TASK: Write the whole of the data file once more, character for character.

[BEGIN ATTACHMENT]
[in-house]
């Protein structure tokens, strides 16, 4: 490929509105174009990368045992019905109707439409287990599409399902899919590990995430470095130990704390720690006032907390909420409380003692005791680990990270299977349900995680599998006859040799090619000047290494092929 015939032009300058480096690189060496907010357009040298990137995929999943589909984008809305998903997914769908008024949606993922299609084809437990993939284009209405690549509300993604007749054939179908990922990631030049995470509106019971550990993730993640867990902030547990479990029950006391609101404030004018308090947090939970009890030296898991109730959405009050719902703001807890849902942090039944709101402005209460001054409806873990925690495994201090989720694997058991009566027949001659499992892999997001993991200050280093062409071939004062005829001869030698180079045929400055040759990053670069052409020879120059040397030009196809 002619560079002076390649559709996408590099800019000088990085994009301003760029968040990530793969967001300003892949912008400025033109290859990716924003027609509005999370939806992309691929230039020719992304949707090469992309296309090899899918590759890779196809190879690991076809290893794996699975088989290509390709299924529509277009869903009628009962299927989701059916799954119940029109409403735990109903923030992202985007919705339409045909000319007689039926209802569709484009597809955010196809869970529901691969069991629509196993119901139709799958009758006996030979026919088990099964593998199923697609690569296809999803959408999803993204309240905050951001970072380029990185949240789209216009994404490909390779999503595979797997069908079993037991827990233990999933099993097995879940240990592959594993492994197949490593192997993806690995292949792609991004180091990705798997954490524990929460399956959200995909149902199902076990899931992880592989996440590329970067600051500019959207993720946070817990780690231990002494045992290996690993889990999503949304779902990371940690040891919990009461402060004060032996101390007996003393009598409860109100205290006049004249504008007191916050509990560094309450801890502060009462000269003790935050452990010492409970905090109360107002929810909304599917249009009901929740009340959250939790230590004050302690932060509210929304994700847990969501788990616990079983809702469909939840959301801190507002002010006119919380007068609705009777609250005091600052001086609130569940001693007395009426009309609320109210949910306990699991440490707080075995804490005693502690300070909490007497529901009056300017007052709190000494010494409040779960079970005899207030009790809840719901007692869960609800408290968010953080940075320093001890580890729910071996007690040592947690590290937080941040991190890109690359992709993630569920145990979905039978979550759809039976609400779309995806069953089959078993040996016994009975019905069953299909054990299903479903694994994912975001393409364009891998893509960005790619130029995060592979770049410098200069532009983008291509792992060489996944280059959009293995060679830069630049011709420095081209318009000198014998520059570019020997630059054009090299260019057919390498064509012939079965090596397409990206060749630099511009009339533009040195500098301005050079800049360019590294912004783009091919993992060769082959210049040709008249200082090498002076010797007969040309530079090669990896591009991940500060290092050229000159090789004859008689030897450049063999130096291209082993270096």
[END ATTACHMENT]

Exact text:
[in-house]
């Protein structure tokens, strides 16, 4: 490929509105174009990368045992019905109707439409287990599409399902899919590990995430470095130990704390720690006032907390909420409380003692005791680990990270299977349900995680599998006859040799090619000047290494092929 015939032009300058480096690189060496907010357009040298990137995929999943589909984008809305998903997914769908008024949606993922299609084809437990993939284009209405690549509300993604007749054939179908990922990631030049995470509106019971550990993730993640867990902030547990479990029950006391609101404030004018308090947090939970009890030296898991109730959405009050719902703001807890849902942090039944709101402005209460001054409806873990925690495994201090989720694997058991009566027949001659499992892999997001993991200050280093062409071939004062005829001869030698180079045929400055040759990053670069052409020879120059040397030009196809 002619560079002076390649559709996408590099800019000088990085994009301003760029968040990530793969967001300003892949912008400025033109290859990716924003027609509005999370939806992309691929230039020719992304949707090469992309296309090899899918590759890779196809190879690991076809290893794996699975088989290509390709299924529509277009869903009628009962299927989701059916799954119940029109409403735990109903923030992202985007919705339409045909000319007689039926209802569709484009597809955010196809869970529901691969069991629509196993119901139709799958009758006996030979026919088990099964593998199923697609690569296809999803959408999803993204309240905050951001970072380029990185949240789209216009994404490909390779999503595979797997069908079993037991827990233990999933099993097995879940240990592959594993492994197949490593192997993806690995292949792609991004180091990705798997954490524990929460399956959200995909149902199902076990899931992880592989996440590329970067600051500019959207993720946070817990780690231990002494045992290996690993889990999503949304779902990371940690040891919990009461402060004060032996101390007996003393009598409860109100205290006049004249504008007191916050509990560094309450801890502060009462000269003790935050452990010492409970905090109360107002929810909304599917249009009901929740009340959250939790230590004050302690932060509210929304994700847990969501788990616990079983809702469909939840959301801190507002002010006119919380007068609705009777609250005091600052001086609130569940001693007395009426009309609320109210949910306990699991440490707080075995804490005693502690300070909490007497529901009056300017007052709190000494010494409040779960079970005899207030009790809840719901007692869960609800408290968010953080940075320093001890580890729910071996007690040592947690590290937080941040991190890109690359992709993630569920145990979905039978979550759809039976609400779309995806069953089959078993040996016994009975019905069953299909054990299903479903694994994912975001393409364009891998893509960005790619130029995060592979770049410098200069532009983008291509792992060489996944280059959009293995060679830069630049011709420095081209318009000198014998520059570019020997630059054009090299260019057919390498064509012939079965090596397409990206060749630099511009009339533009040195500098301005050079800049360019590294912004783009091919993992060769082959210049040709008249200082090498002076010797007969040309530079090669990896591009991940500060290092050229000159090789004859008689030897450049063999130096291209082993270096």